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Albany bill would cause problems for co-op and condo boards

State Sen. Liz Krueger’s (D-Manhattan) Senate Bill S7958 is an assault on the legitimate governance of co-ops and condominiums in our city. This new, unfunded mandate seeks to marginalize the powers of duly elected boards of directors by creating an ombudsman office within the state Department of Law and appointed by the state attorney general.

According to this legislation, the co-op/condo “czar” shall “… educate shareholders of cooperatives and owners of condominiums, their boards of directors and boards of managers, professionals working with and for such boards, property managers, and other interested parties about their legal rights and responsibilities under federal, state and local laws and regulations.”

A plethora of organizations whose mission is to do precisely that already function statewide. So why are we reinventing the wheel to fix a problem that does not exist?

Even the Senate sponsor of the bill acknowledges that “many cooperative and condominium boards act in the best interest of their buildings, are financially prudent, and responsive to the needs of shareholders and unit owners ....” Do we throw out the baby with the bath water and overhaul the entire system to remedy a few bad apples?

The legislation which would grant the ombudsman subpoena power “… and require the production of any books and papers deemed relevant to any dispute pending before the office …” is legislative overkill whose unintended consequences will imperil the tight budgets of our co-op and condominium communities and will be felt by owners and renters alike.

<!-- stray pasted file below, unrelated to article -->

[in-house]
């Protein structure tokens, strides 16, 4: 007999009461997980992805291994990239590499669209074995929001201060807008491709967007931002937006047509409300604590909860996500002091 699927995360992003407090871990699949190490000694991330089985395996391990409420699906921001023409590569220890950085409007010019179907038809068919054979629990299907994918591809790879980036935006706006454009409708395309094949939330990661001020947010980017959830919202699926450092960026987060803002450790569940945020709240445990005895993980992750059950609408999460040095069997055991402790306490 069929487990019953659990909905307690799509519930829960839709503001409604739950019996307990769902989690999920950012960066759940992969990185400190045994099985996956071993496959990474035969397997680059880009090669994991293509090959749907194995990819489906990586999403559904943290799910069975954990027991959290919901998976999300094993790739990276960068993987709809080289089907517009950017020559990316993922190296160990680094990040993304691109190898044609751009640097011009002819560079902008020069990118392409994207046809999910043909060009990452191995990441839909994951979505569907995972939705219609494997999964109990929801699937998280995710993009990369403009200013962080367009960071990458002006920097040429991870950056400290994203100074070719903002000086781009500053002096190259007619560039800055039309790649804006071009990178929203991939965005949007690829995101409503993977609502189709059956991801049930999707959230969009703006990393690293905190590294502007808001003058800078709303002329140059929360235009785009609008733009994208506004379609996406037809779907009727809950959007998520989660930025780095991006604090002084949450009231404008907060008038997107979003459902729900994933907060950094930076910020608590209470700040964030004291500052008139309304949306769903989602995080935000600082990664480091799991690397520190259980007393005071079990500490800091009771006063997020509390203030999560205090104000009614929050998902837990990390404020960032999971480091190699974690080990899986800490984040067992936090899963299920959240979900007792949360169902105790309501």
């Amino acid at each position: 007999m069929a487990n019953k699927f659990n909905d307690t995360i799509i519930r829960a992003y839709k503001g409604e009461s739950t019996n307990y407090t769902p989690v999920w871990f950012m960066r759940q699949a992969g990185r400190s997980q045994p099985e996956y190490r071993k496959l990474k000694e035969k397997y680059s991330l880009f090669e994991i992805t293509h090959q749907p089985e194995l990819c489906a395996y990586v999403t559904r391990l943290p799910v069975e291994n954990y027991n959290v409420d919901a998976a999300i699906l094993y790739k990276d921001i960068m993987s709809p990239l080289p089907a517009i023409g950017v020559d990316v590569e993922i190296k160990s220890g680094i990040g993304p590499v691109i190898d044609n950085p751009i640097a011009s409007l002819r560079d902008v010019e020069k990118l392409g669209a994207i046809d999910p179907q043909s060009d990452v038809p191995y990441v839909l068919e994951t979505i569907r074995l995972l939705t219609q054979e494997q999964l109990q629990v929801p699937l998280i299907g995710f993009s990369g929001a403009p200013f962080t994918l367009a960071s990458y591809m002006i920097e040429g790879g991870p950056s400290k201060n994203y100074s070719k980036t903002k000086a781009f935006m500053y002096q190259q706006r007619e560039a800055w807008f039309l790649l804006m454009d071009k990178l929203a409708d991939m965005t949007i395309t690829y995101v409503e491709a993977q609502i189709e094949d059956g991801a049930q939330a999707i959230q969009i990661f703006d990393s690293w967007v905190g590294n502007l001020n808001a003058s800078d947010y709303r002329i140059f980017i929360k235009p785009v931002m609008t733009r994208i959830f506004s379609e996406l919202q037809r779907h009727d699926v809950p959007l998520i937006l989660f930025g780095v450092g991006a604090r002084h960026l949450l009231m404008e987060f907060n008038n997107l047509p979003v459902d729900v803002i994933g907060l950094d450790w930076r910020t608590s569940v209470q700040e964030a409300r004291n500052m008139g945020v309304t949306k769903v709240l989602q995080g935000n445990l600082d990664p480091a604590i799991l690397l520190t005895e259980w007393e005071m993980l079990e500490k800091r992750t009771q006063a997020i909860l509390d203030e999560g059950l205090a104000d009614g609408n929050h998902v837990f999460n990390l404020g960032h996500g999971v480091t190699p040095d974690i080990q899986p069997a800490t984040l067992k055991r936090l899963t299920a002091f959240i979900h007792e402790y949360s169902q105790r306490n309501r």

This misguided legislation seeks to circumvent the landmark Levandusky ruling, wherein the state Court of Appeals unanimously decided that as long as a co-op board is acting in good faith for the legitimate purposes of the co-op and not engaged in illegal behavior, the courts will not second guess its actions. The decision, which enshrined the “business judgment rule,” has protected boards and co-ops from micro-management and frivolous and costly lawsuits.

The Levandusky decision allows New York co-op boards to successfully manage diverse and unique properties without having to look over their shoulders after every decision. The principles enumerated in Levandusky have helped facilitate stability of common living arrangements and are largely responsible for the smooth operation of many co-ops. Krueger’s bill will undo all of this.

The cost burdens of this bill are real and palpable. It creates a new co-op/condo tax initially pegged at $6 per residential unit. Needless to say, this fee will increase exponentially given our state’s insatiable appetite for revenue. For upscale co-ops like North Shore Towers, the new tax will begin at $11,000. For garden apartment communities like Glen Oaks Village, the tax will be $20,000.

This money could be better spent fixing sidewalks or installing ramps for the disabled or seniors of our communities. The cost burden of this bill does not stop at the tax collector’s door. The ombudsman’s office will further increase housing costs by injecting burdensome reporting and filing requirements and inserting an irreversible layer of bureaucracy and red tape into the process. The state Legislature has already imposed the nation’s heaviest tax burden on us, yet the state is still bankrupt with a $9.5 billion deficit.

Cooperative and condominium boards are duly elected and accountable to their resident owners. Board members spend each day working to improve the quality of life of their residents. Our co-ops are the last bastion of affordable housing in our city and have enabled the dream of homeownership for millions of New Yorkers.

Krueger’s bill will kill the goose that lays the golden egg. Before foisting this legislative boondoggle onto the backs of co-op and condominium owners, perhaps the state Legislature should seek to get its own house in order first.

Bob Friedrich


Glen Oaks Village

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